Cardinal Schönborn: Christianity Offers Dual Citizenship


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WASHINGTON, D.C., FEB. 4, 2010 ( Ice and snow did not keep them away. Amidst the flurry of a winter snowstorm, Cardinal Christoph Schönborn, archbishop of Vienna, addressed an auditorium over-flowing with students, faculty, clergy and lay faithful at the Catholic University of America (CUA).

The lecture, a joint venture of CUA's School of Theology and Religious Studies, School of Philosophy, and School of Canon Law, was open to the public. And the public came. Attendance was so strong that some students complained of having to turn back, because there was no standing room left in the hall.

Cardinal Schönborn, a Dominican religious, was ordained a priest in 1970. Before being named archbishop of Vienna in 1995, he was a professor of dogmatic theology at Fribourg, Switzerland. He was later elevated to cardinal in 1998. The cardinal addressed Wednesday's audience on the question "Christianity: Alien Presence or Foundation of the West?"

Fascinating alternative

Cardinal Schönborn began his address by delineating three legacies that he believes fundamental to the inheritance of Christian culture to the West: a sense of moral integrity, by which Christians are often recognized not only by what they do, but also by what they do not do; the concept of humanity as a united, universal family; and the idea that freedom makes man most like God, and is man's greatest possession.

The cardinal went on to ask, "Is it true that modern man wins his freedom through a bitter struggle against the Church? Is it true that the Enlightenment brought human freedom and dignity to humanity, not Christianity?" This, he claims, is the great hypothesis of modern history. But he is not convinced.

Cardinal Schönborn suggested that much of the early Church was born and emerged from a pluralistic Greco-Roman world 2,000 years ago, Christianity today offers a fascinating alternative to the modern secular world.

"Christianity's position in modern Europe is paradoxical," the cardinal proposed. "It is both a foreign body and a root for Europe. Although it is seen as a foreign entity, it still evokes a feeling of home and nostalgia for many in Europe.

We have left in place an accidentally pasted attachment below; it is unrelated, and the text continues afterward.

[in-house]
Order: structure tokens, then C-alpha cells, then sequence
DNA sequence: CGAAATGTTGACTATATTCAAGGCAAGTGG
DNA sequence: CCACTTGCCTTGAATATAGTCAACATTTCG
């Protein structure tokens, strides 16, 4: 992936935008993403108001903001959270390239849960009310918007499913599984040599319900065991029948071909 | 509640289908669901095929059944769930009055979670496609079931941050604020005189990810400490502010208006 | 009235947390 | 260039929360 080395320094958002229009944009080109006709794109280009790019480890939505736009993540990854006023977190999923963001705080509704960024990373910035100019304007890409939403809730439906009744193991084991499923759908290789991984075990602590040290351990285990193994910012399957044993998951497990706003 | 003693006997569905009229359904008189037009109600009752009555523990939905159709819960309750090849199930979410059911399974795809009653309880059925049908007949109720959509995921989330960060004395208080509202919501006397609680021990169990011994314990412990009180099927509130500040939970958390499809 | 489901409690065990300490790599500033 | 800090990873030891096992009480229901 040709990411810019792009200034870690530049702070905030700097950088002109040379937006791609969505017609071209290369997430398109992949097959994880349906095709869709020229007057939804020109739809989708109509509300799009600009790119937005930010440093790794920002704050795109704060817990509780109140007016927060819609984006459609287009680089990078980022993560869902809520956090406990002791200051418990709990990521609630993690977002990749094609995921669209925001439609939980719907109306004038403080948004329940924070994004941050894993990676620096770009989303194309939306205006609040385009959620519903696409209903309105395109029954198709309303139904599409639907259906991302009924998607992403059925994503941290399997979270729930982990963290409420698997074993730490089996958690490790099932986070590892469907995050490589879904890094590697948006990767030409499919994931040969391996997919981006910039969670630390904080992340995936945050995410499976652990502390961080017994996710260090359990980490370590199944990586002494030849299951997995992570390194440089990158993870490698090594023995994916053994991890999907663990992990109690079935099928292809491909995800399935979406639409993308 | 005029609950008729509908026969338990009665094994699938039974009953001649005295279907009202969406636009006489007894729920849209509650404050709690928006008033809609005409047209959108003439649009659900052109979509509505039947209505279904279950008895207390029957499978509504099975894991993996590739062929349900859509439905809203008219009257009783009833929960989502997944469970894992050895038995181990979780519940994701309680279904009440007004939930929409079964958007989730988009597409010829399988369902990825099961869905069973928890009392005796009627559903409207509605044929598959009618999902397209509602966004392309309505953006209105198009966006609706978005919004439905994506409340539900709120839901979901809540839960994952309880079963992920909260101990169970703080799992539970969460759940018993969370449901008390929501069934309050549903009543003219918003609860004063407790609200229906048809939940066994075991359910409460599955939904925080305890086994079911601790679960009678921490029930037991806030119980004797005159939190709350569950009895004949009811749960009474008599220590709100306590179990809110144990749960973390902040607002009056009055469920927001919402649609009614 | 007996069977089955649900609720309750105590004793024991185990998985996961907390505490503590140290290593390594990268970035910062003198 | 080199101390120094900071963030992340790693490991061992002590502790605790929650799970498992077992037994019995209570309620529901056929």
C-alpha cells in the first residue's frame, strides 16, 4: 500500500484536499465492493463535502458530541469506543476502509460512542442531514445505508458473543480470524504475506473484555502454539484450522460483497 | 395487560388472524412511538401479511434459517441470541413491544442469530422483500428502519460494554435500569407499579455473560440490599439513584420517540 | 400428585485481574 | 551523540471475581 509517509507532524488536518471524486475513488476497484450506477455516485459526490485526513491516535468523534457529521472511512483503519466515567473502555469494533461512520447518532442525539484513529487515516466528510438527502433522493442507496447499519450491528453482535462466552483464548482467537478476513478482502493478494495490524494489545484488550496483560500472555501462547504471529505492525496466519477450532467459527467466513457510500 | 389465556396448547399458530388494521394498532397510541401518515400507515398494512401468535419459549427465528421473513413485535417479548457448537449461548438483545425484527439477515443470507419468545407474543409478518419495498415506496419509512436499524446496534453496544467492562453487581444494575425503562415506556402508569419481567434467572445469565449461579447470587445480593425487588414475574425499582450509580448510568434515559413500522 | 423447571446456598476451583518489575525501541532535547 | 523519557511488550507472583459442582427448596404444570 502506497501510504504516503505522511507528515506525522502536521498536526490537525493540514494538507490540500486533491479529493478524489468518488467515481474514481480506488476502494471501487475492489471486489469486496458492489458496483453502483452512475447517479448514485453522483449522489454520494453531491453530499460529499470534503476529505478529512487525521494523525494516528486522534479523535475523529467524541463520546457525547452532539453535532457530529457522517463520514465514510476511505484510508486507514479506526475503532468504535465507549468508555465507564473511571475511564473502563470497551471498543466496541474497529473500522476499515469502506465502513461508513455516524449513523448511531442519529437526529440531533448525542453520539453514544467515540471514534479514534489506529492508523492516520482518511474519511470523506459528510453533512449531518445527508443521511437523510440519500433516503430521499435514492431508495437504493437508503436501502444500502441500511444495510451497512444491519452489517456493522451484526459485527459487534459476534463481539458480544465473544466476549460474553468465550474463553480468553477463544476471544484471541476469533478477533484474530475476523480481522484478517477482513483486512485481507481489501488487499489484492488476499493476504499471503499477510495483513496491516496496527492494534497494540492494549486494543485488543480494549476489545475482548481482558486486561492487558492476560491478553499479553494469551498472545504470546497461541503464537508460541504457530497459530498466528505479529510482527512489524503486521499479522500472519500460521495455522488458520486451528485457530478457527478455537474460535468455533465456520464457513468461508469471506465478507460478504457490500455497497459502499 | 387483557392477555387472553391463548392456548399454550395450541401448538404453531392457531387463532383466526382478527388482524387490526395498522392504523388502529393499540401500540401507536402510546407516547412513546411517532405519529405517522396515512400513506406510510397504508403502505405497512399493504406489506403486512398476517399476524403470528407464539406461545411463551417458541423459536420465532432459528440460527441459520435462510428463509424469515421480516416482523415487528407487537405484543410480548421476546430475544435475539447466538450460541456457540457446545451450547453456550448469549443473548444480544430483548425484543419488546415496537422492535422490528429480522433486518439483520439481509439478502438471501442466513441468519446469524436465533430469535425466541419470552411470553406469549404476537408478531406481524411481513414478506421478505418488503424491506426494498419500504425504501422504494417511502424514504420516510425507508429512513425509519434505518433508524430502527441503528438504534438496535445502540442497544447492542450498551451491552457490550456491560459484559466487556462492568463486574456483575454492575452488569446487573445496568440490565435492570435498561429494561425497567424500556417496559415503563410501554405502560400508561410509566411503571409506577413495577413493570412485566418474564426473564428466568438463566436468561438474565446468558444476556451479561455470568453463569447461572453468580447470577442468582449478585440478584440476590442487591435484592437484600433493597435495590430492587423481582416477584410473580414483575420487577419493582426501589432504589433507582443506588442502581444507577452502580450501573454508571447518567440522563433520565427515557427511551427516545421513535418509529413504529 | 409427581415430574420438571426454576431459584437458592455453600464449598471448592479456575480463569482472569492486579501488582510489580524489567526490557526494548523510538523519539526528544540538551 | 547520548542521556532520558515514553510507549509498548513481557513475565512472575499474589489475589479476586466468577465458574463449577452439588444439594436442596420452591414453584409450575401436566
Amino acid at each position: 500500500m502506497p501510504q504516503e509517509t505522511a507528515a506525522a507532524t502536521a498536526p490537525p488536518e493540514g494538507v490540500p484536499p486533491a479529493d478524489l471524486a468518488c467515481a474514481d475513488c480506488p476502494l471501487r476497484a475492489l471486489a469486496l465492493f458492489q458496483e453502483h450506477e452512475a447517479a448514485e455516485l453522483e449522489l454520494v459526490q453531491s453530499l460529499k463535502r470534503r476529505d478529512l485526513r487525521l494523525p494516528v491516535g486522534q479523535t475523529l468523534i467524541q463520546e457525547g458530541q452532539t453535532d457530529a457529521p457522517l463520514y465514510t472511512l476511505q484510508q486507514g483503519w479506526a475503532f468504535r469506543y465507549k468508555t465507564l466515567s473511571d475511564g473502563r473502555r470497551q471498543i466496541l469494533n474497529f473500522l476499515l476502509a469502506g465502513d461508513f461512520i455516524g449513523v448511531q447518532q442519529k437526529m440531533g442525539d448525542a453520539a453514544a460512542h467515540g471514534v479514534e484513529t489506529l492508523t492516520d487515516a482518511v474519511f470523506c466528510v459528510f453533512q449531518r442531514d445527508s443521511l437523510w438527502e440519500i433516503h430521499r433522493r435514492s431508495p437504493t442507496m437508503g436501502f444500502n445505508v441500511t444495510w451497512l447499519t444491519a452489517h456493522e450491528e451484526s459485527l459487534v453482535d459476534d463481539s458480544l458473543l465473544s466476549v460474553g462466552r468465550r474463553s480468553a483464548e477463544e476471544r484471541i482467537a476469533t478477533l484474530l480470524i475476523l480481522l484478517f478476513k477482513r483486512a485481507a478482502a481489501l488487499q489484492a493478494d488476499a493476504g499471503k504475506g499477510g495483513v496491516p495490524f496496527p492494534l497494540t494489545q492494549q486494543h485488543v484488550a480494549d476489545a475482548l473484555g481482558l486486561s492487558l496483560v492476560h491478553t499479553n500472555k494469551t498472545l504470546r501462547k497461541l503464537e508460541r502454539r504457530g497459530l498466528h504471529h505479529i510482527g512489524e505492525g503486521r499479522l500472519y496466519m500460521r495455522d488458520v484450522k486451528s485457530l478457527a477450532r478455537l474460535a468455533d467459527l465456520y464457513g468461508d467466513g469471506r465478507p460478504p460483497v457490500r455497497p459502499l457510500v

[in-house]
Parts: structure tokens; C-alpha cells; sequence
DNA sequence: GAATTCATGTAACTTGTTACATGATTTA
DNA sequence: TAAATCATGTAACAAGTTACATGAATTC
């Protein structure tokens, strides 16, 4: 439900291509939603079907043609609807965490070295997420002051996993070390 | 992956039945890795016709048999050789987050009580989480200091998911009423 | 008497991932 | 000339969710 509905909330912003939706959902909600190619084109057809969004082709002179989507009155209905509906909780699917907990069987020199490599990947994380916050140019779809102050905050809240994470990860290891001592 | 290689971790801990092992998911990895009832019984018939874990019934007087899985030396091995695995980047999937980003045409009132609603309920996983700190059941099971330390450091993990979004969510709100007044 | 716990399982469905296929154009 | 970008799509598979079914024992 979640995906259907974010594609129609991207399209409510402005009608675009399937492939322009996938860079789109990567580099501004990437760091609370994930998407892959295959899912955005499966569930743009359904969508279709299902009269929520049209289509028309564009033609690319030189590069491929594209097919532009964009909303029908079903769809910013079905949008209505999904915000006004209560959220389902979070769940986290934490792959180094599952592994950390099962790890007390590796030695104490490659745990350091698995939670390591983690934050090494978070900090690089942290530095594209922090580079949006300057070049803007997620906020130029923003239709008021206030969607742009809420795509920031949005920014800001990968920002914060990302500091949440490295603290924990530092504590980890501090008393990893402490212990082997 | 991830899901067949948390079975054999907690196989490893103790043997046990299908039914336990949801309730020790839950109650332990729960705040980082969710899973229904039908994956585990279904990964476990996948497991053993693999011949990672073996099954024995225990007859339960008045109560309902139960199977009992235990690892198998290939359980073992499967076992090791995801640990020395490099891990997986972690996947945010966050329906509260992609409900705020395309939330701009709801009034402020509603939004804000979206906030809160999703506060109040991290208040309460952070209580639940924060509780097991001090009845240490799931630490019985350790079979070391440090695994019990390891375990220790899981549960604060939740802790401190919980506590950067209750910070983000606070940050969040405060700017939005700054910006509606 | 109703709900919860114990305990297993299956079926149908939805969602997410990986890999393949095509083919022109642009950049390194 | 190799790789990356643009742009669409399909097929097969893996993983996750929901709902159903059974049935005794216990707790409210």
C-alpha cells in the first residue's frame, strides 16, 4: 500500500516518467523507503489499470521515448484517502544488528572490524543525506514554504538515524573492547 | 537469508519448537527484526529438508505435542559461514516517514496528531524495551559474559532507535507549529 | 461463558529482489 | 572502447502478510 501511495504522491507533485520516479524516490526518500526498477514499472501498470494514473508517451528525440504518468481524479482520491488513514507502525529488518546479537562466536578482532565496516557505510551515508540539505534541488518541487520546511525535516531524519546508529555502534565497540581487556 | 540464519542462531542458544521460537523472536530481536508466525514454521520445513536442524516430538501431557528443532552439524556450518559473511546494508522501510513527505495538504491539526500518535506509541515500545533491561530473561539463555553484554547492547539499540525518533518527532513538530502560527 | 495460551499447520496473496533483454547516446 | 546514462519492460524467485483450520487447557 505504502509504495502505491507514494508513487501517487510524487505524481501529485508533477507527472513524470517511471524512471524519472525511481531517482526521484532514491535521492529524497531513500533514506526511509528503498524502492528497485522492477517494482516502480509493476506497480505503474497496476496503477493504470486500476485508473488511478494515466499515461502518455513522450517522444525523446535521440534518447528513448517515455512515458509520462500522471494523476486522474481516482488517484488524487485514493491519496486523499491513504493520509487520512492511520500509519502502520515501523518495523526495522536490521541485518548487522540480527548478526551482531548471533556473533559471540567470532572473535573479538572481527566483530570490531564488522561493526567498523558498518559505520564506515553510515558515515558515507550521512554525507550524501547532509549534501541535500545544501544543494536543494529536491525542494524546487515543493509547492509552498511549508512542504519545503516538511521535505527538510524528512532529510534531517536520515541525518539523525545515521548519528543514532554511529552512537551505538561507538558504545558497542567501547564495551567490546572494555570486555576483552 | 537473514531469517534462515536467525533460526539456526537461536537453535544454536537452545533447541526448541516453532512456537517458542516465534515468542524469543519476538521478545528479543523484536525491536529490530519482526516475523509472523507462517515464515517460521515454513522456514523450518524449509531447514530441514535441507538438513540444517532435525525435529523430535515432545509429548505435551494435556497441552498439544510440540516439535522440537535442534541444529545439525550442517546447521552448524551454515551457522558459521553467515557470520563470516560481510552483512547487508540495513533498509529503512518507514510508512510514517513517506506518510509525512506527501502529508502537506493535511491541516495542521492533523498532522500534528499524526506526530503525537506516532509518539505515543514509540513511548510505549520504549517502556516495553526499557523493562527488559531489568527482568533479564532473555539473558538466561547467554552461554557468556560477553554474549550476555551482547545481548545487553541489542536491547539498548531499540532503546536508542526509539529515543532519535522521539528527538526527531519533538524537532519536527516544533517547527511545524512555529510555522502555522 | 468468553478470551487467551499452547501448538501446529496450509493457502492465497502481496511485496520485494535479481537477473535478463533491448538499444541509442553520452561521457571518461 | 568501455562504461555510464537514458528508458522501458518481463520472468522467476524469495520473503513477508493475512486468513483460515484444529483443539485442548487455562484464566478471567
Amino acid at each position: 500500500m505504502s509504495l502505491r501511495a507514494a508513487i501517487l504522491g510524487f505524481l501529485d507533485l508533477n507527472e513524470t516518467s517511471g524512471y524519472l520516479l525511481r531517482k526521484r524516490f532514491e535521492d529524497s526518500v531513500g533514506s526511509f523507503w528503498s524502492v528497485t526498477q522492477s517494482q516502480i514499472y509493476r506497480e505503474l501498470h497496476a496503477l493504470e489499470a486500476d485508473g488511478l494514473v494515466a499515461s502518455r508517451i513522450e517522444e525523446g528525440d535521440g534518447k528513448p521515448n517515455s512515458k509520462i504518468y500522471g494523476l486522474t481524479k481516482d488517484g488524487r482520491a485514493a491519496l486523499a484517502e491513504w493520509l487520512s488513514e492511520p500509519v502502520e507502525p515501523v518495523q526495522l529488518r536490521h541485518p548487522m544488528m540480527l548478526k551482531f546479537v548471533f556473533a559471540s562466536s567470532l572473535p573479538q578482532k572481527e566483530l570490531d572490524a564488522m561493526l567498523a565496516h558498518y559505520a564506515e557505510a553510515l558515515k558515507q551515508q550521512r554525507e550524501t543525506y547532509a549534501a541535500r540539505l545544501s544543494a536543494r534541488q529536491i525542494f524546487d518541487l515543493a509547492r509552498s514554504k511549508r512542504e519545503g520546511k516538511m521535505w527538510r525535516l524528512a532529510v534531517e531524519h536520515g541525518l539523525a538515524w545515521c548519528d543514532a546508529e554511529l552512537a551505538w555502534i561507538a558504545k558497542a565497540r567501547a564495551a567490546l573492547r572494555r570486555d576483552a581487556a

"Europe has an increasingly number of people who, after having lived a fully secular lifestyle, find there way to a conscious Christian faith. And they have a way of describing their discovery of Christianity as a 'way home,' or a 'finding home.'"

Of heaven and earth

Alluding to St. Augustine, Cardinal Schönborn went on to explain, "Here in lays the distinctive and unmistakable strength of Christianity: her dual citizenship. At once earthly and heavenly, it invites one to a loyal participation in society, taking on responsibility for the city of man without wanting to overthrow it in order to create some utopian society. This engagement with the temporal is founded on the fact of a peril-less citizenship in the city of God."

Cardinal Schönborn made clear that the Christian's claim to belong not only to an earthly citizenship, but to a heavenly one, is what makes Christianity hated by totalitarian systems, most especially notable in the 20th century. "The Christian is free," he says. "Free with respect to the state, because he is never only a citizen of the state. Never before has this Christian freedom been more clearly expressed than during the time of fascism, communism, and Nazism during the last century, when authentic Christian witness resulted in millions and millions of martyrs."